"I've always been drawn to photographs and what they represent, as well as the excitement of getting prints back, holding slides up to light, peeling back the cover on a Polaroid and waving it around like my great-grandfather showed me, setting up the screen, shutting off the lights and watching the dust motes in the light of the projector, as my dad shared images of far-away places." This is how Oklahoma City photographer Brett Deering describes his attraction to the art form.
Brett Deering was born and raised in Wichita, Kansas, and moved to Oklahoma as a teenager. Early in his career, Deering set out on a series of adventures that allowed him to explore a wide variety of professions. An eagerness to live fully and take advantage of diverse opportunities ultimately led to experiences in guitar-making, carpentry, construction, martial arts instruction, gymnastics coaching, cooking and more.
It wasn't until the mid-2000s, a period Deering describes as "later in life," that he came back to photography. While attending the University of Central Oklahoma, he took a class with the esteemed professor and Oklahoma Journalism Hall of Famer Dr. Woody Gaddis. There he found that he could combine his execution of fine craftsmanship with his enjoyment of problem-solving through the exploration of photography processes. He said it was in that class setting that he began to learn the mysteries of capturing a good image and the magic of the darkroom. Deering explains that his attraction to the still image is his desire to present the viewer with "that fragment in time that tells a particular story at that exact moment." This moment was coined as "the decisive moment" by French photographer and father of photojournalism, Henri Carier-Bresson. Deering continues, "It may seem clich?, but it ['the decisive moment'] was the main draw for me, and still is."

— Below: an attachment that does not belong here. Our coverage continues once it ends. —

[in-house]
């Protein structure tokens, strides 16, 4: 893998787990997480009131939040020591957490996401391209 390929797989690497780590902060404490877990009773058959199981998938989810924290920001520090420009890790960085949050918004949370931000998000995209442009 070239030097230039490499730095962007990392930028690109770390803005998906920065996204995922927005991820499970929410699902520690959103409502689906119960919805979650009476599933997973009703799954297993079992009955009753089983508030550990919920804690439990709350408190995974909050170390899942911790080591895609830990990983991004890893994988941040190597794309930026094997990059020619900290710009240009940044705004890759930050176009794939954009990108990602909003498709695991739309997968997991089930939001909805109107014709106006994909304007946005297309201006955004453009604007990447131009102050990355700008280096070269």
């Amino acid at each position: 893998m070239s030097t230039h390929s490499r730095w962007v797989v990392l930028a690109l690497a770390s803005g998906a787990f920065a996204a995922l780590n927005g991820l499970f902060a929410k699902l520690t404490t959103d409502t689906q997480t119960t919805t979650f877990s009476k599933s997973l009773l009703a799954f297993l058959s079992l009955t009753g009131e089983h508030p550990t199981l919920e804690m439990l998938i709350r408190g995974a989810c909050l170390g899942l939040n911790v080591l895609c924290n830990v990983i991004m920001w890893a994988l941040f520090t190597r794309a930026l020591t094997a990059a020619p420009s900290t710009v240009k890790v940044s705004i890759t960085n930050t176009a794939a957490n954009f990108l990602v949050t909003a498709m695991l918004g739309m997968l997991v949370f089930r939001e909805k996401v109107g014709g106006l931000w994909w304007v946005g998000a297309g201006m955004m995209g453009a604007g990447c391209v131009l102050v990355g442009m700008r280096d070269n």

Much of his work these days is editorial and commercial location portraiture, along with architecture and journalism. Deering explains, "Each genre has its own unique challenges but I approach them with the same goal, which is to get a great photograph, at least the way I see it. Since photography is so ultimately subjective, I try to get the best shot I can from a given situation, whether that means building rapport with a subject, anticipating the right moment, looking for beautiful light, or convincing a farmer during harvest to sit for a few more frames."
His desire to create the best photograph he can within each situation has gained him many clients. His editorial clients include Washington Post Magazine, American Way Magazine, Spirit Magazine, Inked Magazine, NBCNews.com, The Wall Street Journal, USA Today, and Getty Images. His commercial clients include Porsche America, Oklahoma Medical Research Foundation, Save the Children, Enable Midstream Partners, CenterPoint Energy, OG&E, and YMCA of Greater Oklahoma City. Additionally, he shoots special and unit production stills for the film industry.
Deering is adamant about making time for his personal projects. He passionately pursues these projects with the same tenacity and desire for perfection that he employs in his commercial work. These photographic pursuits are as varied as his job history. From "Okie noodlers" to quirky business people, post-fight mixed martial artists to pay phones, Deering captures it all. Whether utilizing old hobbyist cameras or the newest technology in digital photography, he credits these projects for leading him to a better understanding of his craft.
Of his varied bodies of work and professional approaches, Deering states, "Diversity of subject matter is also one of the major appeals for me. From official podium speeches to the forests of eastern Oklahoma, from the Capitol steps to a Hollywood movie set, there is a wealth of amazing people and things to interact with and photograph."